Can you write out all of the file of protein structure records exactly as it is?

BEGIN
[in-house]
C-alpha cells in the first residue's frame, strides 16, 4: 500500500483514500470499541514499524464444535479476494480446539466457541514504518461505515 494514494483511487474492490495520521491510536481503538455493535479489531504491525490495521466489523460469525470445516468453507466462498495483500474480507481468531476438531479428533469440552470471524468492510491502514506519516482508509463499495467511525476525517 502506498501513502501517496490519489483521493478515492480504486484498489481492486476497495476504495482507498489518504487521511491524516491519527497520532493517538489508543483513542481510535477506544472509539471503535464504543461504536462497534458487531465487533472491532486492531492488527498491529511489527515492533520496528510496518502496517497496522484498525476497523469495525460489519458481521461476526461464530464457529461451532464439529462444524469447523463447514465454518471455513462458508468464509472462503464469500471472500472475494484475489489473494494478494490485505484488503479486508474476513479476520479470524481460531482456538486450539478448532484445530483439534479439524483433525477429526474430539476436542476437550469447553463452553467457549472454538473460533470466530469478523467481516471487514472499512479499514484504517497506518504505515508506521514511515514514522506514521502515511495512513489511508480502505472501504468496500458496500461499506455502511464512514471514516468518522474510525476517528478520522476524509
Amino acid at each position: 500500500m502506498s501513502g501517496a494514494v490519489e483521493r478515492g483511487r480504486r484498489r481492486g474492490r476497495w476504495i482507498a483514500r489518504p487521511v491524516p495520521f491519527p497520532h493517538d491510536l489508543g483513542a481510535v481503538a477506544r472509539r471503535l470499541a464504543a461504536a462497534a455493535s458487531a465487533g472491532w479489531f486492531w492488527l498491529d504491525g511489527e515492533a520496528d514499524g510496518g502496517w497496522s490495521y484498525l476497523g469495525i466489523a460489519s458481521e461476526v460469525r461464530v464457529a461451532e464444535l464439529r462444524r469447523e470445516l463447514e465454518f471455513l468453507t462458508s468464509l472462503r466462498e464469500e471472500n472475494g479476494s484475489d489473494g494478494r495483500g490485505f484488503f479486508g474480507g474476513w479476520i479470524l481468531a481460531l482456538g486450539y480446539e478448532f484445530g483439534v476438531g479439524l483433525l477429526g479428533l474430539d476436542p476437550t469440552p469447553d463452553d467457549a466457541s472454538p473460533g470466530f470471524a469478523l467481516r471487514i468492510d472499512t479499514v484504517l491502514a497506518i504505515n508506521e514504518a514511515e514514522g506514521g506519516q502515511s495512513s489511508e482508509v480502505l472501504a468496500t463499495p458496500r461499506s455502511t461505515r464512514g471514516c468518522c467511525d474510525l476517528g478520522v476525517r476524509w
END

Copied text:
[in-house]
C-alpha cells in the first residue's frame, strides 16, 4: 500500500483514500470499541514499524464444535479476494480446539466457541514504518461505515 494514494483511487474492490495520521491510536481503538455493535479489531504491525490495521466489523460469525470445516468453507466462498495483500474480507481468531476438531479428533469440552470471524468492510491502514506519516482508509463499495467511525476525517 502506498501513502501517496490519489483521493478515492480504486484498489481492486476497495476504495482507498489518504487521511491524516491519527497520532493517538489508543483513542481510535477506544472509539471503535464504543461504536462497534458487531465487533472491532486492531492488527498491529511489527515492533520496528510496518502496517497496522484498525476497523469495525460489519458481521461476526461464530464457529461451532464439529462444524469447523463447514465454518471455513462458508468464509472462503464469500471472500472475494484475489489473494494478494490485505484488503479486508474476513479476520479470524481460531482456538486450539478448532484445530483439534479439524483433525477429526474430539476436542476437550469447553463452553467457549472454538473460533470466530469478523467481516471487514472499512479499514484504517497506518504505515508506521514511515514514522506514521502515511495512513489511508480502505472501504468496500458496500461499506455502511464512514471514516468518522474510525476517528478520522476524509
Amino acid at each position: 500500500m502506498s501513502g501517496a494514494v490519489e483521493r478515492g483511487r480504486r484498489r481492486g474492490r476497495w476504495i482507498a483514500r489518504p487521511v491524516p495520521f491519527p497520532h493517538d491510536l489508543g483513542a481510535v481503538a477506544r472509539r471503535l470499541a464504543a461504536a462497534a455493535s458487531a465487533g472491532w479489531f486492531w492488527l498491529d504491525g511489527e515492533a520496528d514499524g510496518g502496517w497496522s490495521y484498525l476497523g469495525i466489523a460489519s458481521e461476526v460469525r461464530v464457529a461451532e464444535l464439529r462444524r469447523e470445516l463447514e465454518f471455513l468453507t462458508s468464509l472462503r466462498e464469500e471472500n472475494g479476494s484475489d489473494g494478494r495483500g490485505f484488503f479486508g474480507g474476513w479476520i479470524l481468531a481460531l482456538g486450539y480446539e478448532f484445530g483439534v476438531g479439524l483433525l477429526g479428533l474430539d476436542p476437550t469440552p469447553d463452553d467457549a466457541s472454538p473460533g470466530f470471524a469478523l467481516r471487514i468492510d472499512t479499514v484504517l491502514a497506518i504505515n508506521e514504518a514511515e514514522g506514521g506519516q502515511s495512513s489511508e482508509v480502505l472501504a468496500t463499495p458496500r461499506s455502511t461505515r464512514g471514516c468518522c467511525d474510525l476517528g478520522v476525517r476524509w